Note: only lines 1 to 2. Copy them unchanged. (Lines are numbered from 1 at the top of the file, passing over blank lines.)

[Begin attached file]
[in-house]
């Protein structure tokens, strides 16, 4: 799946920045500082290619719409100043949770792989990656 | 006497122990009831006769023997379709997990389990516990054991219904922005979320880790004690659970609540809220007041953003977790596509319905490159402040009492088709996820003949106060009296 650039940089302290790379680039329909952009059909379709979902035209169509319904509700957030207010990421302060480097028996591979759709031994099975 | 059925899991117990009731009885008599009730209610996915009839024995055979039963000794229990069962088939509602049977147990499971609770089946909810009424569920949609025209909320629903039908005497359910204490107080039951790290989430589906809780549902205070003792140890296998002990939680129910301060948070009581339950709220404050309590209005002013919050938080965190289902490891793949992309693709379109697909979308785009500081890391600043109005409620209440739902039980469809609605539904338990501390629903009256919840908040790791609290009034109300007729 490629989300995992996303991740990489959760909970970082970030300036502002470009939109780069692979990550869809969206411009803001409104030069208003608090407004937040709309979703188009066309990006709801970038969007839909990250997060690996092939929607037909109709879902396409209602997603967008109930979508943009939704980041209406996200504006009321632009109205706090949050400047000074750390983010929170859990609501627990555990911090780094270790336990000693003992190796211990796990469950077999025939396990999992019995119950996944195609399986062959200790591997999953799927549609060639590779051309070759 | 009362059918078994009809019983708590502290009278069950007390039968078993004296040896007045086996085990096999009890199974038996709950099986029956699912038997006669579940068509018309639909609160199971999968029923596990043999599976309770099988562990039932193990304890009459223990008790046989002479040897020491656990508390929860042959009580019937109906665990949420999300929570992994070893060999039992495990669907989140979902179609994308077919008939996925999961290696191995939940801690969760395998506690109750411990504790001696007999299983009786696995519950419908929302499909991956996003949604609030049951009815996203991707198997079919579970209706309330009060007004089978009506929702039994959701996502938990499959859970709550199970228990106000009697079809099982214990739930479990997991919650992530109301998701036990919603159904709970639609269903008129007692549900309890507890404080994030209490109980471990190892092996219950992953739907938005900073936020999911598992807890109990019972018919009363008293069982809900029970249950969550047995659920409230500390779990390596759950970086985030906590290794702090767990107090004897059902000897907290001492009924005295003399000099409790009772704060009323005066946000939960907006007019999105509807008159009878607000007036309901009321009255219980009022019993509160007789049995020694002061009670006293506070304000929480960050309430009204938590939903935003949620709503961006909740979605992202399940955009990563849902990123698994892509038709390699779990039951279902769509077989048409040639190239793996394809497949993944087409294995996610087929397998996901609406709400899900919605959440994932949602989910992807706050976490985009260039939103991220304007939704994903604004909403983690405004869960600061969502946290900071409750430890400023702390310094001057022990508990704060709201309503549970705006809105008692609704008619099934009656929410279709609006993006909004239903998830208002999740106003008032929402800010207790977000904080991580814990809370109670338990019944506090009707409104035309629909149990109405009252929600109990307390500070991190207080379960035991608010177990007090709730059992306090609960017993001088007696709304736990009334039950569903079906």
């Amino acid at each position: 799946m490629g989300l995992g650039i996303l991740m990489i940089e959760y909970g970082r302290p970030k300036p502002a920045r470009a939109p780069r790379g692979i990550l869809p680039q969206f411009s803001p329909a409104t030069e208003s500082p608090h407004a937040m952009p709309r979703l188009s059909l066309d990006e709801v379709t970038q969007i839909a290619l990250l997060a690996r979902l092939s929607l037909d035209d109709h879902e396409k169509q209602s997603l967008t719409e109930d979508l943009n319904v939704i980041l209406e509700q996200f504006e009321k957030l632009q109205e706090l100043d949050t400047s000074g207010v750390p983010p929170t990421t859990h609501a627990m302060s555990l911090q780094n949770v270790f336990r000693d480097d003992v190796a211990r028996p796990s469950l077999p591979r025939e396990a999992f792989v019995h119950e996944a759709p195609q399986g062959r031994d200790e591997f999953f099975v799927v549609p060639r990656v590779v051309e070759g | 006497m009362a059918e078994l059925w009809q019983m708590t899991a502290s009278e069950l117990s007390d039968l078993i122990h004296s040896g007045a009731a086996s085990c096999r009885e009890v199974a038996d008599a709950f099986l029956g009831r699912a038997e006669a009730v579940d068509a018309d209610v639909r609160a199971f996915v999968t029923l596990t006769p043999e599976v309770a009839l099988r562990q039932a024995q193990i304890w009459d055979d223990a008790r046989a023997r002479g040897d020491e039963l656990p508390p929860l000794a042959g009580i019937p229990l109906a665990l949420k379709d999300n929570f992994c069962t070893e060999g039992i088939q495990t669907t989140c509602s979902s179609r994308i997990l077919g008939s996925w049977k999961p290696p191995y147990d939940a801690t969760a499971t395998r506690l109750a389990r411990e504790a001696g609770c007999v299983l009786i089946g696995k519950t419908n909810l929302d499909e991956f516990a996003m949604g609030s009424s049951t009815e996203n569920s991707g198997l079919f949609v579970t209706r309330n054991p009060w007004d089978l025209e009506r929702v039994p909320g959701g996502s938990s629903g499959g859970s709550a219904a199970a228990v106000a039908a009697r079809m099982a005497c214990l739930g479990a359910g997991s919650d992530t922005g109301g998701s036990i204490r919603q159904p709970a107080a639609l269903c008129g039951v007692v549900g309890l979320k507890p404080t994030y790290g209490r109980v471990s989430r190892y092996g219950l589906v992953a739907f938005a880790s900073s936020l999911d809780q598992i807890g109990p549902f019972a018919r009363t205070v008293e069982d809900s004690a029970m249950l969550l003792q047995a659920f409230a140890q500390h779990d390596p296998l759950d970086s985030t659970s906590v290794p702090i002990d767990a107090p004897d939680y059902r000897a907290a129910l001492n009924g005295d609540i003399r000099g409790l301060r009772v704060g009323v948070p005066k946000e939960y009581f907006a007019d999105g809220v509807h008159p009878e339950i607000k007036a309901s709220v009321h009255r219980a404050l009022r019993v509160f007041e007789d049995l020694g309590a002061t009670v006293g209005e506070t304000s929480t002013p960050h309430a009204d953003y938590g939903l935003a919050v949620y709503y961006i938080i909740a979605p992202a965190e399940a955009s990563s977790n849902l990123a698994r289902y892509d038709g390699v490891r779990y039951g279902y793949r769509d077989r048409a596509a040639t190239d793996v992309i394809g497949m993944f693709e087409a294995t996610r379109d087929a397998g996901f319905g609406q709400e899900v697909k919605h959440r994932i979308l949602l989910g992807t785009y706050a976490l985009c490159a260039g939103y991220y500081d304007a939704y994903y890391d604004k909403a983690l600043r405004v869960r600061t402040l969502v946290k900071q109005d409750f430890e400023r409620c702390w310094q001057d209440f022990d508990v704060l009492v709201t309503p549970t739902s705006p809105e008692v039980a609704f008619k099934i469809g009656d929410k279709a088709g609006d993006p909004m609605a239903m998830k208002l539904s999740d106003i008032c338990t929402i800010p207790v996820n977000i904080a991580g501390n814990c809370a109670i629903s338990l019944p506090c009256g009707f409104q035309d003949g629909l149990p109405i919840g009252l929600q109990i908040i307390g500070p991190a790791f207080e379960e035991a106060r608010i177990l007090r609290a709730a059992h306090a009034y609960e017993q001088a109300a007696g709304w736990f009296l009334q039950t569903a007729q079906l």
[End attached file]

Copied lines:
[in-house]
């Protein structure tokens, strides 16, 4: 799946920045500082290619719409100043949770792989990656 | 006497122990009831006769023997379709997990389990516990054991219904922005979320880790004690659970609540809220007041953003977790596509319905490159402040009492088709996820003949106060009296 650039940089302290790379680039329909952009059909379709979902035209169509319904509700957030207010990421302060480097028996591979759709031994099975 | 059925899991117990009731009885008599009730209610996915009839024995055979039963000794229990069962088939509602049977147990499971609770089946909810009424569920949609025209909320629903039908005497359910204490107080039951790290989430589906809780549902205070003792140890296998002990939680129910301060948070009581339950709220404050309590209005002013919050938080965190289902490891793949992309693709379109697909979308785009500081890391600043109005409620209440739902039980469809609605539904338990501390629903009256919840908040790791609290009034109300007729 490629989300995992996303991740990489959760909970970082970030300036502002470009939109780069692979990550869809969206411009803001409104030069208003608090407004937040709309979703188009066309990006709801970038969007839909990250997060690996092939929607037909109709879902396409209602997603967008109930979508943009939704980041209406996200504006009321632009109205706090949050400047000074750390983010929170859990609501627990555990911090780094270790336990000693003992190796211990796990469950077999025939396990999992019995119950996944195609399986062959200790591997999953799927549609060639590779051309070759 | 009362059918078994009809019983708590502290009278069950007390039968078993004296040896007045086996085990096999009890199974038996709950099986029956699912038997006669579940068509018309639909609160199971999968029923596990043999599976309770099988562990039932193990304890009459223990008790046989002479040897020491656990508390929860042959009580019937109906665990949420999300929570992994070893060999039992495990669907989140979902179609994308077919008939996925999961290696191995939940801690969760395998506690109750411990504790001696007999299983009786696995519950419908929302499909991956996003949604609030049951009815996203991707198997079919579970209706309330009060007004089978009506929702039994959701996502938990499959859970709550199970228990106000009697079809099982214990739930479990997991919650992530109301998701036990919603159904709970639609269903008129007692549900309890507890404080994030209490109980471990190892092996219950992953739907938005900073936020999911598992807890109990019972018919009363008293069982809900029970249950969550047995659920409230500390779990390596759950970086985030906590290794702090767990107090004897059902000897907290001492009924005295003399000099409790009772704060009323005066946000939960907006007019999105509807008159009878607000007036309901009321009255219980009022019993509160007789049995020694002061009670006293506070304000929480960050309430009204938590939903935003949620709503961006909740979605992202399940955009990563849902990123698994892509038709390699779990039951279902769509077989048409040639190239793996394809497949993944087409294995996610087929397998996901609406709400899900919605959440994932949602989910992807706050976490985009260039939103991220304007939704994903604004909403983690405004869960600061969502946290900071409750430890400023702390310094001057022990508990704060709201309503549970705006809105008692609704008619099934009656929410279709609006993006909004239903998830208002999740106003008032929402800010207790977000904080991580814990809370109670338990019944506090009707409104035309629909149990109405009252929600109990307390500070991190207080379960035991608010177990007090709730059992306090609960017993001088007696709304736990009334039950569903079906």